He was drafted third overall by the Atlanta Falcons in the 2008 NFL Draft He was the second first-round pick of the draft to sign when he agreed to a six-year, $72 million contract on May 20, 2008; the contract contained $34.75 million in guaranteed money. The contract made Ryan the fourth highest paid quarterback in the NFL behind Peyton Manning, Ben Roethlisberger, and Carson Palmer, despite never having played a professional game. This helped fuel the discussion regarding whether salaries for first-round draftees in the NFL were too high. In addition, Ryan has signed endorsement deals with Nike and AirTran.
On August 24, 2008, Ryan was named the starting quarterback for the September 7 regular season opener against the Detroit Lions. Ryan became the first rookie quarterback to start a season for the Falcons since Michael Vick in 2001. In the game, Ryan completed his first NFL pass for a 62-yard touchdown to Michael Jenkins, becoming the first quarterback to throw a touchdown on his first career NFL pass since Michael Bishop of the New England Patriots in 2000. Ryan was sacked for the first time by Lions defensive player Dewayne White in his first win. The second game of the season against the Tampa Bay Buccaneers marked Ryan's first interception by rookie cornerback Aqib Talib and also by Sabby Piscitelli.
In Week 3 against the Kansas City Chiefs, he completed the then-longest touchdown pass in his career for 70 yards to Roddy White. The 70-yard touchdown pass to White was the longest pass completion for the Falcons since December 23, 2007, when Chris Redman threw a 74-yard touchdown pass. In the same game Ryan completed passes to 6 different players. The following week, he threw for 194 yards and two TDs against the Green Bay Packers. His touchdown passes went to Roddy White and tight end Justin Peelle. The following week against the Chicago Bears Ryan led the Falcons to a comeback win. With 6 seconds left he completed a 26-yard strike to Michael Jenkins that set Jason Elam up for the game-winning field goal as time expired. Ryan finished the game 22-of-30 for a then career-high 301 passing yards. He also had a key fourth-quarter touchdown pass to Roddy White. On Atlanta's first offensive drive, Ryan completed all five of his pass attempts for 57 yards en route to a Falcons field goal and a 3–0 lead. Ryan was named Diet Pepsi Rookie of the Week for his performance.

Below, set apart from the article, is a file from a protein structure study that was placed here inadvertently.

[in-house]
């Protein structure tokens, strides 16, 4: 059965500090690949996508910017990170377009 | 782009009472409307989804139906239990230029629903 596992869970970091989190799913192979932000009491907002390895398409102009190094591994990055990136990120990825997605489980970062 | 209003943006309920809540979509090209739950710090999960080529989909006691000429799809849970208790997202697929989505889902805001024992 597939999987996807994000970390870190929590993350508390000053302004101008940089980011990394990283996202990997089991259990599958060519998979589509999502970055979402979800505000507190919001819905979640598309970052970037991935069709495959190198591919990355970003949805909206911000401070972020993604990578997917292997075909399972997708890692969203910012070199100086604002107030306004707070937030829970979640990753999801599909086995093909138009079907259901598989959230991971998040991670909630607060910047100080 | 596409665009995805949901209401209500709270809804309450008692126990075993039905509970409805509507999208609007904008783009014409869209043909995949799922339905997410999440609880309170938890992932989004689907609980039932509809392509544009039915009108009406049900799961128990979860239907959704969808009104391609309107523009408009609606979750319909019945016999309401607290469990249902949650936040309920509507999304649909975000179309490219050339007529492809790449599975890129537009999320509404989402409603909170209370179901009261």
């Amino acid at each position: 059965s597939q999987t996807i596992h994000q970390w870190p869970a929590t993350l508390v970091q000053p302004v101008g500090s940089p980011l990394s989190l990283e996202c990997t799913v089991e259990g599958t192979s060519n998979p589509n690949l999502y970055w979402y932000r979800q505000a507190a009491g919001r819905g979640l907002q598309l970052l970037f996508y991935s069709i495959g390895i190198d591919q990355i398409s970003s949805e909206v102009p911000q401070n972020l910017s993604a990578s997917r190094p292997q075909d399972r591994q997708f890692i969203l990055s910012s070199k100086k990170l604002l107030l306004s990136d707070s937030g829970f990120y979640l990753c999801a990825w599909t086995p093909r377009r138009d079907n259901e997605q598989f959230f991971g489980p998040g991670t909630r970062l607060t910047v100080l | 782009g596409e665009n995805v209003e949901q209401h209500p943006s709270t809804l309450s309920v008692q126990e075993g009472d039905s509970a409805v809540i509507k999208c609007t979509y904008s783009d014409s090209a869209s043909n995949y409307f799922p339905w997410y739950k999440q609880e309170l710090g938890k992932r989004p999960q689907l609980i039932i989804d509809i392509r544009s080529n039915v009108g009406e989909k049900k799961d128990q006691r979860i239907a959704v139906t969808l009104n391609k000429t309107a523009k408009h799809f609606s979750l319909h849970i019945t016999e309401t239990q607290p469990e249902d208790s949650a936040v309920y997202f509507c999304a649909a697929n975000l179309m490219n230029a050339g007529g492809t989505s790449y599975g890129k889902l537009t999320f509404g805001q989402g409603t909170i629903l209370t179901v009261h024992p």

Ryan created an activity named "Folleyball" for NFL Play 60 at NFL Rush.com, published in October of that year.
|Matt Ryan's 1st NFL pass, and touchdown|
On October 30, Ryan was honored as the NFC Rookie of the Month for October following an impressive string of games in which he led the Falcons to a 2–1 record. Ryan became the first player in Atlanta Falcons franchise history to be awarded this honor In Week 8 against the Oakland Raiders, Ryan finished with the highest completion percentage of his career (77.3). He threw for 220 yards and posted a quarterback rating of 138.4. He also completed passes to eight different receivers and the game was his third multiple touchdown game (Green Bay, Philadelphia). His first half passing yardage, completion percentage (81.3) and passer rating (154.2) are all career highs for a half and his two touchdowns tie a first half high, Ryan’s final completion percentage of 77.3 is a career-high along with his passer rating of 138.4. He was named NFC Offensive Player of the Week following his performance against the Raiders. He scored his first rushing TD against the New Orleans Saints on December 7 with a 12-yard touchdown scramble, Ryan also achieved 3000+ passing yards in the 2008 season being only the 2nd rookie to do so. Peyton Manning was the first.
Ryan became the first Falcons rookie quarterback in franchise history to throw for over 3,000 yards in a season after finishing with 206 yards against Tampa Bay. Ryan’s passing total also makes him only the 10th quarterback in club annals to hit the 3,000-yard mark and the first since 1998 when Chris Chandler threw 3,154. It was also his first overtime win as a starter. He was named the Diet Pepsi NFL Rookie of the Week for games played after his performance by the second time in his career. Ryan finished second amongst rookies in fan Pro Bowl voting (416,468 votes), behind only Titans running back Chris Johnson. Ryan threw for a season-low 134 yards in Week 16 against Minnesota Vikings, ending a streak of nine straight games with at least 200 yards passing, he finished 13-of-24 passing, throwing an 8-yard touchdown passes to Jerious Norwood in the second quarter; however, with this win Ryan led the Falcons to their first playoff berth since 2004.
He finished the season with 3,440 passing yards, 17 touchdowns (one rushing), and 11 interceptions. He and fellow rookie Joe Flacco were the first rookie quarterbacks to lead their teams to the playoffs after starting all 16 games of the season. He is one of twelve rookie quarterbacks to throw for over 3,000 yards in their rookie season. On December 31, Ryan was named the AP NFL Rookie of the Year.